Hong Kong is a Special Administrative Region within China, and the Basic Law provides that the Hong Kong SAR and Mainland China are fiscally independent. This paper demonstrates that because fiscal transfers are not permissible Hong Kong SAR and the Mainland need to have two separate currencies, if each is to achieve full employment and fiscal budget balance. An analytical framework is provided in the paper supporting the argument that Hong Kong is in the position to adopt a “full employment budget balance fiscal policy” and to adopt an enlightened monetary policy that aims at bringing aggregate demand to the full employment level. For Mainland China, because full employment budget balance is unlikely to be achievable in the short term and because of its weaker monetary position, a system of linking the RMB to a basket of currencies is recommended as providing both a clear monetary rule and a superior degree of flexibility relative to linking with a key currency at a fixed exchange rate.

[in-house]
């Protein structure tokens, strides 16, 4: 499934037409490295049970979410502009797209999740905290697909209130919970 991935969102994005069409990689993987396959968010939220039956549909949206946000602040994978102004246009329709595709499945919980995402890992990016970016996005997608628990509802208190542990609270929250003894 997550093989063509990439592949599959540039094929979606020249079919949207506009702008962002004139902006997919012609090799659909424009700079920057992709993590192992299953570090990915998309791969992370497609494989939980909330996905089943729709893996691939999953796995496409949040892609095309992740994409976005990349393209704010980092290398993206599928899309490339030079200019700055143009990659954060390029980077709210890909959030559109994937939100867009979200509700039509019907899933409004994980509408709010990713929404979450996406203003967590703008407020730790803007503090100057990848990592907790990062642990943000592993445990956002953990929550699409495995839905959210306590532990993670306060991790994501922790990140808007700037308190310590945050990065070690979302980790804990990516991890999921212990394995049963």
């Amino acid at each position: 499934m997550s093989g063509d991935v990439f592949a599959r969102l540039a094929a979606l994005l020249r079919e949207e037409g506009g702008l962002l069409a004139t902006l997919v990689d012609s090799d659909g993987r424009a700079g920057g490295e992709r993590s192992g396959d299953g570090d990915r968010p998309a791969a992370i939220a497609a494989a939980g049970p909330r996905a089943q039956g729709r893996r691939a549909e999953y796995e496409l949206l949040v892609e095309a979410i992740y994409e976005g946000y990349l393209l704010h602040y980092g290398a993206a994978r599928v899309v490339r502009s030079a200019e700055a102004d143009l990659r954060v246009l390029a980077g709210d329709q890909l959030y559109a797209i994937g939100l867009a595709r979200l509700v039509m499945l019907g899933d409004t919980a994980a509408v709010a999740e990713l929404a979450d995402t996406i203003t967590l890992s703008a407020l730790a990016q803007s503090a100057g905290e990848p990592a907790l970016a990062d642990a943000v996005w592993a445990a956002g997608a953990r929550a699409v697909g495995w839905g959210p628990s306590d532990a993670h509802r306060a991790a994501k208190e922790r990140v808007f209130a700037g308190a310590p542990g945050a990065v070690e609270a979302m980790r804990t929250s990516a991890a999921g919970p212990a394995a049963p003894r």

|Centre for Asian Pacific Studies Working Paper Series
Paper presented at the International Conference on the Economic Development and Transformation of the East Asian Economies, organized by the Department of Decision Sciences and Managerial Economics, Chinese University and the Journal of International Trade and Economic Development, July 27-28, 1997.